I am neck-deep in post-production for ye olde podcast. This entails making approximately 80,000 decisions, writing and recording the intros and outros for each episode, managing editors and deadlines, writing copy for the episode descriptions, planning social media promotion, listening to the finished products, and sending the episodes out into the world at regular intervals.
To be frank, it is my least favorite part of the process. The recruiting, scheduling, logistical coordinating, and interviewing? Love it. Thank you, next project. And yet, at that point the work is only half done.
With my background as a singer, I am used to preparation and execution. The laborious hours practicing, rehearsing, and learning culminated in the finished product of the live performance. There was no post-production. The performance was the finish line.
With podcasting, I had a subconscious assumption that the “live” element of the process, the interview, should be the finish line. In reality, it is part of the preparation. The release is the finish line. After that point, it’s a matter of promotion.
When we come into a new medium or project, we have our training and learned experience to guide us. Whether that information is truly relevant as a frame of reference or not, our brains seek to assimilate the unknown into what is already known. What I know is live performance. And so, in my mind, the live element of the process should be the end. Even though this process and product is entirely different, my brain wants it to be the same. And therein lies the friction.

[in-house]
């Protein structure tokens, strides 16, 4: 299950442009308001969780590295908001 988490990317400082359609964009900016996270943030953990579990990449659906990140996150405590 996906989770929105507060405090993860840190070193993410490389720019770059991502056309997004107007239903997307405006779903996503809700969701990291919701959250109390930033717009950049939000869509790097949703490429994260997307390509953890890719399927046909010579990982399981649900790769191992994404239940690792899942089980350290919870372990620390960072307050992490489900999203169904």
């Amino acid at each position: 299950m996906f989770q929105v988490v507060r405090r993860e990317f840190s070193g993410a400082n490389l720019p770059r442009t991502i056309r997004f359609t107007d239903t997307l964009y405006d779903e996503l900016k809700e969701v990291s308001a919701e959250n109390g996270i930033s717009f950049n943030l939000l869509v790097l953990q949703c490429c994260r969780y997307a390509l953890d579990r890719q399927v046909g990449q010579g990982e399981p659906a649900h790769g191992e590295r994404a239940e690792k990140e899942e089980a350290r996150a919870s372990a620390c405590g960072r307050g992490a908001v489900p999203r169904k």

When we’re coming up against new and unknown, it is natural for our brains to shift that thing into terms we understand. We see this instinct in relationships as well. With roommates, for example, we walk into a new living arrangement with our own assumptions about how a living space should be organized and maintained. These are expectations that have been ingrained in us over the course of a lifetime, to the point that we have forgotten that there is another way of doing things.
We carry over our rules and assumptions into a situation with an entirely different set of variables, and then wonder why there is friction. And yet, these assumptions are so deeply embedded, it is difficult to see them until we are thrown into a situation that challenges those assumptions. Then the question becomes how to deal with them.
As for me and this podcasting post-production nonsense, getting honest about my subconscious expectations has helped a whole lot. I’ve also had to come clean to myself about what is draining and give myself permission to find a way to get it off my plate. Once I’m honest, dealing with the friction then becomes a matter of learning where I need to adapt, where I need to compromise, and where I need to stand firm.